Sunday, December 13, 2009

Attacks on media: The story unfolds

Sunday Times Political Editor - Despite reports that the US would seek "a more positive relationship" with Sri Lanka based on a bi-partisan accord reached by the Senate Foreign Relations Committee, Robert Blake was on track. He raised almost all issues of concern to the Obama administration and later fielded questions from the media at a news conference on Thursday.

A significant aspect was references to the media though most outlets did not focus upon the fact. Blake declared in a prepared text, "An important element of reconciliation is safeguarding and protecting the rights of all Sri Lankans. In practice, this means that journalists should be able to write their perspectives and report on events freely, without fear of reprisal; that individuals should be able to voice their differences openly; and that people who have violated the rights of others should be held accountable for their actions."

The statement, the official viewpoint of the Government of the United States, assumes greater significance in the light of the buck-passing that is now going on. Gen. (retd.) Sarath Fonseka continues to insist he had nothing to do with murder, assaults, intimidation, harassment or the white-van abductions of journalists, democracy activists and others. More pointedly, he told the National Association of Lawyers on November 27 that he had nothing to do in the killing of Lasantha Wickramatunge, Editor of The Sunday Leader. He stood near United National Front leader Ranil Wickremesinghe, as he garlanded a portrait of the slain editor cum lawyer. Now the Criminal Investigation Department (CID), which has taken over investigations, is to question Gen. Fonseka on the murder of Wickramatunge.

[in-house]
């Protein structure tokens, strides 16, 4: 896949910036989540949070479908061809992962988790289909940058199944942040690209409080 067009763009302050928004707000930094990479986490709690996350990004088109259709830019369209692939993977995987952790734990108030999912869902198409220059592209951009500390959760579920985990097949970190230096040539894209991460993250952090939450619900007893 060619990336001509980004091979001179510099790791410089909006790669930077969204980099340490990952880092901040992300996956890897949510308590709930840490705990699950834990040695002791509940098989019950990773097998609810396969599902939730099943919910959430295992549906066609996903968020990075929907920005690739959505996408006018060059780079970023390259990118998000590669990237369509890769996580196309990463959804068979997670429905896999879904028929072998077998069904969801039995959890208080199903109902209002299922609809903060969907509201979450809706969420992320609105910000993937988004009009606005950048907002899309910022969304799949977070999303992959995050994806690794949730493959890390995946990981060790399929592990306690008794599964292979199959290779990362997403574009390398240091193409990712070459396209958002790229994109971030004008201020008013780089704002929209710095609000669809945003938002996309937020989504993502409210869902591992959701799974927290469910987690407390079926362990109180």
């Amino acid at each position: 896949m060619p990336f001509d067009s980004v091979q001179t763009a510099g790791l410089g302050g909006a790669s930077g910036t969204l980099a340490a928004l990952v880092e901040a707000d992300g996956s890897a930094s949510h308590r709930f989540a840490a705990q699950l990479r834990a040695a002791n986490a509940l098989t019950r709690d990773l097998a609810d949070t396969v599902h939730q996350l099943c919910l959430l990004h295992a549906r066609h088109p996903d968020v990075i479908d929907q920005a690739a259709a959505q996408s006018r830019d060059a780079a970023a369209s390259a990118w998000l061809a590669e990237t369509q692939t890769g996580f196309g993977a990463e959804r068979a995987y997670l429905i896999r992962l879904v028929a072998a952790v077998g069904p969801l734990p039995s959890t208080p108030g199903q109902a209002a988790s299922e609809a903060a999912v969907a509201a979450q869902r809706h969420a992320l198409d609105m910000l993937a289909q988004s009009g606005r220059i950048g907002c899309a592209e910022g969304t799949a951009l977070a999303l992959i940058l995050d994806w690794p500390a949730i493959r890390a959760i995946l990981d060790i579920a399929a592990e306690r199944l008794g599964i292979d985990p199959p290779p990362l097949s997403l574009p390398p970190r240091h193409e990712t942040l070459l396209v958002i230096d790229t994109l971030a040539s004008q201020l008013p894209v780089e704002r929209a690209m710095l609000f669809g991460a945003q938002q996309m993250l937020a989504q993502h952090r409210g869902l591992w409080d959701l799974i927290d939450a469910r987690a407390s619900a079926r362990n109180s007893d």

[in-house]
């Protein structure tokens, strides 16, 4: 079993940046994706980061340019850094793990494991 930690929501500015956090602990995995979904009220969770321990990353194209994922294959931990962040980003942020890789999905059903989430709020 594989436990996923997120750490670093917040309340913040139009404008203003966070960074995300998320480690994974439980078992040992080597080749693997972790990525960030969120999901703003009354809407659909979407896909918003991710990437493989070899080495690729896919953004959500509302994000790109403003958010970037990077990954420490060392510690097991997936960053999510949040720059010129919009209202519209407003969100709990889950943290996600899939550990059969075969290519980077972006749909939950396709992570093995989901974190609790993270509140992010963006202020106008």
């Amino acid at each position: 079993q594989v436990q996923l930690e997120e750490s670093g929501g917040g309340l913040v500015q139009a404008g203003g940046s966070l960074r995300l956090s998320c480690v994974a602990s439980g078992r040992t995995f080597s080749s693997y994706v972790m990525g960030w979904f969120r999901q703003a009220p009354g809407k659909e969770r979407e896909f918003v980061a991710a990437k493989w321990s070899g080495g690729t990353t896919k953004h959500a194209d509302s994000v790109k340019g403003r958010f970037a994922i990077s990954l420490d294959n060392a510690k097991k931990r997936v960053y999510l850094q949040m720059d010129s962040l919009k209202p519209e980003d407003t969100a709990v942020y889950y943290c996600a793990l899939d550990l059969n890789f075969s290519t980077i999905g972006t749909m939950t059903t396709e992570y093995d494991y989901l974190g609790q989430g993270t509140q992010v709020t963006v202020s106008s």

A response to those remarks by Gen. Fonseka came from Defence Secretary, Lt. Col. (retd.) Gotabhaya Rajapaksa, his arch foe now. He told our sister paper the Irida Lankadeepa (November 29) during a lengthy interview, "he (retired Gen. Fonseka) is now saying something else. He is belatedly talking of media freedom."

Asked why he remained silent when attacks on the media were carried out, Lt. Col. (retd.) Rajapaksa is quoted as saying, "We did not keep quiet knowing it. We do not say it even up to now. We are saying it now because he (Gen. Fonseka) is talking about media freedom. In my web site (reference is to the website of the Ministry of Defence run by the Defence Secretary) we have not reported these.

"We are saying it because (Gen. retd.) Fonseka is saying it. Particularly at that time, I accepted the accusations made by the media. I kept silent all throughout. I wanted to save the armed forces chiefs. The reason is because we did not think of personal matters since we had a common goal. My silence over the killing of Lasantha Wickramatunge and other issues thus led the blame being placed on me. My aim was to defeat the Liberation Tigers of Tamil Eelam (LTTE)."